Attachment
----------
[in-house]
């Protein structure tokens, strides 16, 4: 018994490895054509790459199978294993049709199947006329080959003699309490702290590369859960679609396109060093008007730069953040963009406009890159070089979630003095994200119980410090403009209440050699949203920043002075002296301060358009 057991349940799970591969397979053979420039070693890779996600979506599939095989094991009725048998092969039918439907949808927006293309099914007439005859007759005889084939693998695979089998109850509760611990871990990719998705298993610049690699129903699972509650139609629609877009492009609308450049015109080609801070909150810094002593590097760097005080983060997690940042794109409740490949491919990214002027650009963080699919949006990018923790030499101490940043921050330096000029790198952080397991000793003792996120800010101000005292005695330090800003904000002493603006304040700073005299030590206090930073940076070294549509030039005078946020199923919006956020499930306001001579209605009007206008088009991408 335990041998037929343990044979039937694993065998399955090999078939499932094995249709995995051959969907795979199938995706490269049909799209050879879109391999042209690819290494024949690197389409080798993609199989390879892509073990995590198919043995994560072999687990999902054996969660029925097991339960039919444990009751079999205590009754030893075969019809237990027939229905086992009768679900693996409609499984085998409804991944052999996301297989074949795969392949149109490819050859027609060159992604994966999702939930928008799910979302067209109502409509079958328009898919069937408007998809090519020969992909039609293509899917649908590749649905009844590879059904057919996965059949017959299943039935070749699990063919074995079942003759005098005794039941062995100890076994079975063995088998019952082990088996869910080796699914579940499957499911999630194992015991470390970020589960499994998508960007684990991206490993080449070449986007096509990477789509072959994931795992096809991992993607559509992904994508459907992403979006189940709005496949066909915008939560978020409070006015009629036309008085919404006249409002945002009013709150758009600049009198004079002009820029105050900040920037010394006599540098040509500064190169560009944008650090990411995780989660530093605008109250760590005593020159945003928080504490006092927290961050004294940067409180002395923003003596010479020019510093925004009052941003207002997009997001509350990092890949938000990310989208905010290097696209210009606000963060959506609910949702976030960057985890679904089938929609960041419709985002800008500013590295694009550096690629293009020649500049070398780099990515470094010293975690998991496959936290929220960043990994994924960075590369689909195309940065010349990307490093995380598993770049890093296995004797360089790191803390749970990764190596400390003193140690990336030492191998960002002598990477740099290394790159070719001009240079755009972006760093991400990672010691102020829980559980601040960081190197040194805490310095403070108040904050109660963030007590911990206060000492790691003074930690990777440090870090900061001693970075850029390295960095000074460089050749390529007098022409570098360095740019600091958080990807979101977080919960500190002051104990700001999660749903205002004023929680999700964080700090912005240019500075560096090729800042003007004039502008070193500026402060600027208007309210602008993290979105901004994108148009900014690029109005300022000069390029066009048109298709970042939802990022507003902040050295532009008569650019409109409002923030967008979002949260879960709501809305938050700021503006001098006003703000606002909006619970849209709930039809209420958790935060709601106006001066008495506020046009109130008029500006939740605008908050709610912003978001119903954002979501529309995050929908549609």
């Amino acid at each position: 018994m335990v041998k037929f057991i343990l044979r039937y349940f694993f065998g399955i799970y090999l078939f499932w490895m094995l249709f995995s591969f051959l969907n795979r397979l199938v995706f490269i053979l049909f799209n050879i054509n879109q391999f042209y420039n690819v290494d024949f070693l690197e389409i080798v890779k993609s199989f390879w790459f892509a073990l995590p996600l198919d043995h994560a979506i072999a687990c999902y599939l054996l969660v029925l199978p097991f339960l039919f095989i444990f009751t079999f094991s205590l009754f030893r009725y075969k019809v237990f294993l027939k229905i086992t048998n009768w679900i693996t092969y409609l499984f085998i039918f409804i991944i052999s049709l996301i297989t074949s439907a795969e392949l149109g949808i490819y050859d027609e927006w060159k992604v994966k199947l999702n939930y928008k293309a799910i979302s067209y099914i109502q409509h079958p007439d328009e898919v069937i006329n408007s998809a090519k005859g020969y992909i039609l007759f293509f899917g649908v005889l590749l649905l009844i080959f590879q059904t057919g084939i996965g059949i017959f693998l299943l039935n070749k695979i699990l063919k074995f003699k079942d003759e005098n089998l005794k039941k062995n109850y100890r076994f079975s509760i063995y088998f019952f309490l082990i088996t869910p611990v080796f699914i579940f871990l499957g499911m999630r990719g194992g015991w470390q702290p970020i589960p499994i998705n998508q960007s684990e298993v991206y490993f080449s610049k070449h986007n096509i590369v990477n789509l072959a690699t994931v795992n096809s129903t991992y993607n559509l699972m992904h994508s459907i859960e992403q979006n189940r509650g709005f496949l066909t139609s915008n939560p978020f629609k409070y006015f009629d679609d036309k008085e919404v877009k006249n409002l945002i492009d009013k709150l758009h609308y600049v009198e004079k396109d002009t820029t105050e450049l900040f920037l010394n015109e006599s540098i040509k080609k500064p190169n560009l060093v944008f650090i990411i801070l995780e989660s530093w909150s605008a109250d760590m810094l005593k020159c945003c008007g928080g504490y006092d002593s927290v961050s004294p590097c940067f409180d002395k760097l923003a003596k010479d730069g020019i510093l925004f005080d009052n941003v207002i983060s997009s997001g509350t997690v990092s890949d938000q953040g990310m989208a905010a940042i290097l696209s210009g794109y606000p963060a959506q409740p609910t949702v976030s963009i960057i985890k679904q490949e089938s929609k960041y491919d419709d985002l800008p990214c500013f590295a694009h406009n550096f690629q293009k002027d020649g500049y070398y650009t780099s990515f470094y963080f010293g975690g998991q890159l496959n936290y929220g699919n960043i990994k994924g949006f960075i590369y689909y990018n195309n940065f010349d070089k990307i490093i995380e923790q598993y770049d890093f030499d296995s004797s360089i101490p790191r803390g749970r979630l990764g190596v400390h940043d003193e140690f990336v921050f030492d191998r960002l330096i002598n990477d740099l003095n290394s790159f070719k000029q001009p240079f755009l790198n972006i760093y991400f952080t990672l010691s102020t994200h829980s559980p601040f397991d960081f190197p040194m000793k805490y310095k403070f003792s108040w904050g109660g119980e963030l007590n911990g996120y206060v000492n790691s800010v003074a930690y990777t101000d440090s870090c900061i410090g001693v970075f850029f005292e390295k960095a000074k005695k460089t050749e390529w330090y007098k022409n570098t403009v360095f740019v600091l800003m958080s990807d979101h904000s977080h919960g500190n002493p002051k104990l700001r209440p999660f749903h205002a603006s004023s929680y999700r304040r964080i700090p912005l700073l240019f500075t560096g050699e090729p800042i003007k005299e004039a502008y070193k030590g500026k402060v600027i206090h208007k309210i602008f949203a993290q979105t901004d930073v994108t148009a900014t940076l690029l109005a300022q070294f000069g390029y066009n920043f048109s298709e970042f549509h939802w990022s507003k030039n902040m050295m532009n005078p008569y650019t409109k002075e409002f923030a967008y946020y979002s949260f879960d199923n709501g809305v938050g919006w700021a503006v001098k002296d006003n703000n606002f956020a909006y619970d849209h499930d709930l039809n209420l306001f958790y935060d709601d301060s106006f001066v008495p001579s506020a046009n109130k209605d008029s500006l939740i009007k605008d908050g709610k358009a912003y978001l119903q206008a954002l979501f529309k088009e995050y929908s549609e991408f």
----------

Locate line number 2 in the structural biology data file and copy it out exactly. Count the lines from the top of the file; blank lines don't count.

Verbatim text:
């Protein structure tokens, strides 16, 4: 018994490895054509790459199978294993049709199947006329080959003699309490702290590369859960679609396109060093008007730069953040963009406009890159070089979630003095994200119980410090403009209440050699949203920043002075002296301060358009 057991349940799970591969397979053979420039070693890779996600979506599939095989094991009725048998092969039918439907949808927006293309099914007439005859007759005889084939693998695979089998109850509760611990871990990719998705298993610049690699129903699972509650139609629609877009492009609308450049015109080609801070909150810094002593590097760097005080983060997690940042794109409740490949491919990214002027650009963080699919949006990018923790030499101490940043921050330096000029790198952080397991000793003792996120800010101000005292005695330090800003904000002493603006304040700073005299030590206090930073940076070294549509030039005078946020199923919006956020499930306001001579209605009007206008088009991408 335990041998037929343990044979039937694993065998399955090999078939499932094995249709995995051959969907795979199938995706490269049909799209050879879109391999042209690819290494024949690197389409080798993609199989390879892509073990995590198919043995994560072999687990999902054996969660029925097991339960039919444990009751079999205590009754030893075969019809237990027939229905086992009768679900693996409609499984085998409804991944052999996301297989074949795969392949149109490819050859027609060159992604994966999702939930928008799910979302067209109502409509079958328009898919069937408007998809090519020969992909039609293509899917649908590749649905009844590879059904057919996965059949017959299943039935070749699990063919074995079942003759005098005794039941062995100890076994079975063995088998019952082990088996869910080796699914579940499957499911999630194992015991470390970020589960499994998508960007684990991206490993080449070449986007096509990477789509072959994931795992096809991992993607559509992904994508459907992403979006189940709005496949066909915008939560978020409070006015009629036309008085919404006249409002945002009013709150758009600049009198004079002009820029105050900040920037010394006599540098040509500064190169560009944008650090990411995780989660530093605008109250760590005593020159945003928080504490006092927290961050004294940067409180002395923003003596010479020019510093925004009052941003207002997009997001509350990092890949938000990310989208905010290097696209210009606000963060959506609910949702976030960057985890679904089938929609960041419709985002800008500013590295694009550096690629293009020649500049070398780099990515470094010293975690998991496959936290929220960043990994994924960075590369689909195309940065010349990307490093995380598993770049890093296995004797360089790191803390749970990764190596400390003193140690990336030492191998960002002598990477740099290394790159070719001009240079755009972006760093991400990672010691102020829980559980601040960081190197040194805490310095403070108040904050109660963030007590911990206060000492790691003074930690990777440090870090900061001693970075850029390295960095000074460089050749390529007098022409570098360095740019600091958080990807979101977080919960500190002051104990700001999660749903205002004023929680999700964080700090912005240019500075560096090729800042003007004039502008070193500026402060600027208007309210602008993290979105901004994108148009900014690029109005300022000069390029066009048109298709970042939802990022507003902040050295532009008569650019409109409002923030967008979002949260879960709501809305938050700021503006001098006003703000606002909006619970849209709930039809209420958790935060709601106006001066008495506020046009109130008029500006939740605008908050709610912003978001119903954002979501529309995050929908549609």